In response to recent suggestions that the patterns found in their 2002 Lancet study may have been due to noise, bias, or other experimental error, Emanuel Petricoin and Lance Liotta struck back last week with a published rebuttal that sought to refute this theory as well as address other common criticisms of their work.
Published in BMC Bioinformatics (click here for article), Petricoin and Liotta’s rebuttal focused on a June 2003 paper in BMC — written by James Sorace and Min Zhan of the University of Maryland — that asserted that markers in the low m/z range of the publicly available dataset from their initial SELDI-TOF experiments could be attributed to experimental bias.
A similar critical analysis published in January in Bioinformatics by a team from the M.D. Anderson Cancer Center also argued that some of the pattern elements could be artifacts (see PM 2-13-04).
“We respectfully challenge these broad conclusions as judgmentally biased and scientifically unfounded, and propose that the authors made assumptions that are incorrect considering the physical principles and standard calibration methods of mass spectrometry,” Petricoin and Liotta’s rebuttal read.
In their rebuttal, the two scientists said that they had accounted for potential biases by treating all samples equally and in a blinded manner, and that events found in the low molecular weight region could not necessarily be written off as artifacts. They challenged the expertise of Sorace and Zhan in the area of mass spectrometry and questioned their decision not to contact Petricoin and Liotta’s group before publishing their critique.
“The aforementioned issues highlight the growing need for the editorial process to more thoughtfully consider the possibility that neither the ‘consumer’ author nor the reviewers have all of the necessary information about the posted data sets before a final conclusion is rendered,” Petricoin and Liotta wrote in the article.
Petricoin and Liotta took the opportunity to address other criticisms of their work as well — in particular their decision not to publish identifications of the elements of the originally published patterns. In both the published rebuttal and in a conversation with ProteoMonitor last month, the scientists vehemently defended their decision not to publish identifications of the elements of the original patterns, as well as their assertion that patterns may be useful without a formal identification.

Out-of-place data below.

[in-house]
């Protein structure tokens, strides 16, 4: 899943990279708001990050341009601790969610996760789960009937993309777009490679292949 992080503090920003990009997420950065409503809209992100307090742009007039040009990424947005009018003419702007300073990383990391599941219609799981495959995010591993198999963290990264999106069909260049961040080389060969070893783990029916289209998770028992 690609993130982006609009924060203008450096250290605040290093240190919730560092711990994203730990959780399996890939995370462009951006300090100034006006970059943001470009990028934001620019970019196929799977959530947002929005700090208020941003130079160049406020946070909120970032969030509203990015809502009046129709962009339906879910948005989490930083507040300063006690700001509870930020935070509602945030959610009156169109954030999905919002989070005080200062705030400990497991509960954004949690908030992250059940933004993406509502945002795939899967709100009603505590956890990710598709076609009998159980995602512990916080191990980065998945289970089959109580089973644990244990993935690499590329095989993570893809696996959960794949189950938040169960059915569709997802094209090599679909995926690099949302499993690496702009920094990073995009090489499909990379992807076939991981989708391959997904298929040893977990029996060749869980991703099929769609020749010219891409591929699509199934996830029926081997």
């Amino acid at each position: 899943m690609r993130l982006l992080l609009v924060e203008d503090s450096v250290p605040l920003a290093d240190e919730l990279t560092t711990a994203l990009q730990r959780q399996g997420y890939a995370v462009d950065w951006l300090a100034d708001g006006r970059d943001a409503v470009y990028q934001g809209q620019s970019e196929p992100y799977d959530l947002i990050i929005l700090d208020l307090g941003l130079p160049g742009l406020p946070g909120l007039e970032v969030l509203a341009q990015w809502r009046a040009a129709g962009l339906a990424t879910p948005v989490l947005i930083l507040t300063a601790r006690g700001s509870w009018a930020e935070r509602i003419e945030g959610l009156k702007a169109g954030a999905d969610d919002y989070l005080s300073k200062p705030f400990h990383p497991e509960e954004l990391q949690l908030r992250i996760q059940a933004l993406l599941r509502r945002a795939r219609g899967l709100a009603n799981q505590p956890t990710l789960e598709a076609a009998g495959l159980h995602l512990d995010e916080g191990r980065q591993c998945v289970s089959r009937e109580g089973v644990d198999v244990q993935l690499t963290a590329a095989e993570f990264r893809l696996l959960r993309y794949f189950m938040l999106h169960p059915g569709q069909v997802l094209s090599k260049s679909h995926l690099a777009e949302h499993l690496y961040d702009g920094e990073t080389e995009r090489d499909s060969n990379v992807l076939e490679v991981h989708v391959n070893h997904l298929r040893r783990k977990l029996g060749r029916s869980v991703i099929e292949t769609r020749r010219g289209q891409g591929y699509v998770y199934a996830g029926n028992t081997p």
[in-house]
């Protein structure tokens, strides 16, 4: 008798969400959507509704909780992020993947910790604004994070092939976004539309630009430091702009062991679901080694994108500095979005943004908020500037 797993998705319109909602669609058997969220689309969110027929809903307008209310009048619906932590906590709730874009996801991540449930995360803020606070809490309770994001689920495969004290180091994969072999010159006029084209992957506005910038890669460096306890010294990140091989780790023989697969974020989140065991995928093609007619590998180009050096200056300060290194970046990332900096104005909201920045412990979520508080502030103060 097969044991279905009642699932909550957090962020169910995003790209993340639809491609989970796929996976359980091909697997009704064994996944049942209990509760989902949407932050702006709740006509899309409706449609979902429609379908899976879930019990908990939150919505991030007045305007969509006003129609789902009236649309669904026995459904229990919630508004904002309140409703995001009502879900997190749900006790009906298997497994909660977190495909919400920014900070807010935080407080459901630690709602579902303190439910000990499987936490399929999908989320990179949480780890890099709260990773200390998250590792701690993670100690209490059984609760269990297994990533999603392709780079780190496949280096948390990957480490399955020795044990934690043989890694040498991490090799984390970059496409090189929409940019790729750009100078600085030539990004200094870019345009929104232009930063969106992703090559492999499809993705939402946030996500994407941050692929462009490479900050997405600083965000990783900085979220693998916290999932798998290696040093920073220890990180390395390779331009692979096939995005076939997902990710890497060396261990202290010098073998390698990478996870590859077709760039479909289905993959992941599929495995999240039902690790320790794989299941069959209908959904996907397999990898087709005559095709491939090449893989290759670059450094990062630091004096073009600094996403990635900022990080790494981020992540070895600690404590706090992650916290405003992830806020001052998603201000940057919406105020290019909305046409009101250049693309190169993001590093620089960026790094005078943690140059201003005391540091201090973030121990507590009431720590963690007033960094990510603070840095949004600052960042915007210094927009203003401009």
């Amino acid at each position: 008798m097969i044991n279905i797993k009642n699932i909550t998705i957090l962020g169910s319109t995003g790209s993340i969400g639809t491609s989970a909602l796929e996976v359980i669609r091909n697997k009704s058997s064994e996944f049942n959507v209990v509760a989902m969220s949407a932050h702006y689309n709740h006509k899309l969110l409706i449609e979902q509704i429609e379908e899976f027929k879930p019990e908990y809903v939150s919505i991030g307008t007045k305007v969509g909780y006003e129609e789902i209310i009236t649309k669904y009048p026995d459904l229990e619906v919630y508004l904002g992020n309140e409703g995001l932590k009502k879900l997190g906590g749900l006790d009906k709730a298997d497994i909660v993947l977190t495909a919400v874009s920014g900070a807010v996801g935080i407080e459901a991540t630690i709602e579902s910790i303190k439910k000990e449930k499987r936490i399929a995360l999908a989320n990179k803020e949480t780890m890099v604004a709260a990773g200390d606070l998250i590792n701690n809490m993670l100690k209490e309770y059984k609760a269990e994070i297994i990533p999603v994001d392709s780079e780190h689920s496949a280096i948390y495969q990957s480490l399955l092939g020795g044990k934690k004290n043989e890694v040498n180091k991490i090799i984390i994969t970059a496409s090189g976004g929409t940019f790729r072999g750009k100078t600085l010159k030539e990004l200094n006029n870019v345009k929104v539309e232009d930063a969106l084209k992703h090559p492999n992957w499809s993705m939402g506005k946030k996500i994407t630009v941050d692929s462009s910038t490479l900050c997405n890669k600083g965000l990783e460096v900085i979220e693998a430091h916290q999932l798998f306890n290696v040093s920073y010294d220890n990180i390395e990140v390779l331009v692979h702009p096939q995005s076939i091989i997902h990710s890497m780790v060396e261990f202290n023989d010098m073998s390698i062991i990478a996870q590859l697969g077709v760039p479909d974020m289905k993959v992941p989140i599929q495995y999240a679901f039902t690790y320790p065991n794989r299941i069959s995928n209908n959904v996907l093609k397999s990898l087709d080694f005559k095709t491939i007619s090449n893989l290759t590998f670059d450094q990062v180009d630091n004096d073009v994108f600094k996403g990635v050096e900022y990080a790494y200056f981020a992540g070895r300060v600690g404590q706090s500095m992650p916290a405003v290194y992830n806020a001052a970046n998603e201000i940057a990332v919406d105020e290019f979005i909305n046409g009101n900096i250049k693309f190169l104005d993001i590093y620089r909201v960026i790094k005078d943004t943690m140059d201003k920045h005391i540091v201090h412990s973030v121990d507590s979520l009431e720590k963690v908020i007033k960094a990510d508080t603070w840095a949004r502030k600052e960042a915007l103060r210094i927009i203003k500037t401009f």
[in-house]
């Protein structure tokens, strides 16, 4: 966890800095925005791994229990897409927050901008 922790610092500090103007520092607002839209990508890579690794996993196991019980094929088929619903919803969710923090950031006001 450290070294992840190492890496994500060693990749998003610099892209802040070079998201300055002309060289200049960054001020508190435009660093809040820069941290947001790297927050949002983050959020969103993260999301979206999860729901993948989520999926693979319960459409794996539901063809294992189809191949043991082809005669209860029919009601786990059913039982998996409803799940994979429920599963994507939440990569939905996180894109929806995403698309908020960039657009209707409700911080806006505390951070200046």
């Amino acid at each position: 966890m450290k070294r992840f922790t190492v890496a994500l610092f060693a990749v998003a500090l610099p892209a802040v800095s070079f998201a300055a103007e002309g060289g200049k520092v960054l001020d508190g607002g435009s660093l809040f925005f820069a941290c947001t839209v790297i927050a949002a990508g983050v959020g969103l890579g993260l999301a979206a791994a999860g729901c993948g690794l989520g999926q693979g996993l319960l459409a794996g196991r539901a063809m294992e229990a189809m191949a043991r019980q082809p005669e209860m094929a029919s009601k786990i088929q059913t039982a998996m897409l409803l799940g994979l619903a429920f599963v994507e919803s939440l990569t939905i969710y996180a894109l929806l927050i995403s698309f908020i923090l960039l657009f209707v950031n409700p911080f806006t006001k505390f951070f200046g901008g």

“We have candidate markers that we have identified but until we are absolutely sure they are the right ones we’re not going to publish them because we want to be as rigorous and correct as possible,” Liotta told ProteoMonitor last month. He said that his group did a “rational triaging” of the many pattern elements they found to decide which ones to spend time identifying. He and Petricoin also argued in the published rebuttal that only those patterns that have been validated extensively should be put through the “labor intensive” sequencing process.
“Our quandary is that we have so much content that people think wrongly that the pattern of ions we published in the Lancet paper is the only thing we found — that’s just one of dozens and dozens and dozens of patterns that all did equally well,” Petricoin added. He complained both in the conversation and in the written rebuttal that most scientists who had critiqued the data had so far ignored the higher resolution data that his group produced more recently using an ABI Q-STAR, although this data has been available on the FDA-NCI Clinical Proteomics website for the past eight months.
Petricoin also offered an explanation for why he felt protein identification should not necessarily be required before a pattern test could be offered as a diagnostic — an argument that is becoming increasingly rare as more and more scientists in biomarker discovery insist upon marker identification (see PM 2-13-04). “People ignore the fact that analytes like PSA and CA125 were used clinically for many years without identifying the proteins,” Petricoin told ProteoMonitor. He compared the use of a band on an immunoassay — which for many years was used to identify the presence of CA125, for example — to a peak on a mass spec. “The precedent for using and measuring entities that are not identified has already been set,” he said.
In the rebuttal, Petricoin and Liotta took this argument further, suggesting that it in fact would be irresponsible to wait for identifications before running with a potential diagnostic. “The decision not to explore promising approaches that offer clinical utility today would be scientifically unjustified, and morally wrong,” they wrote.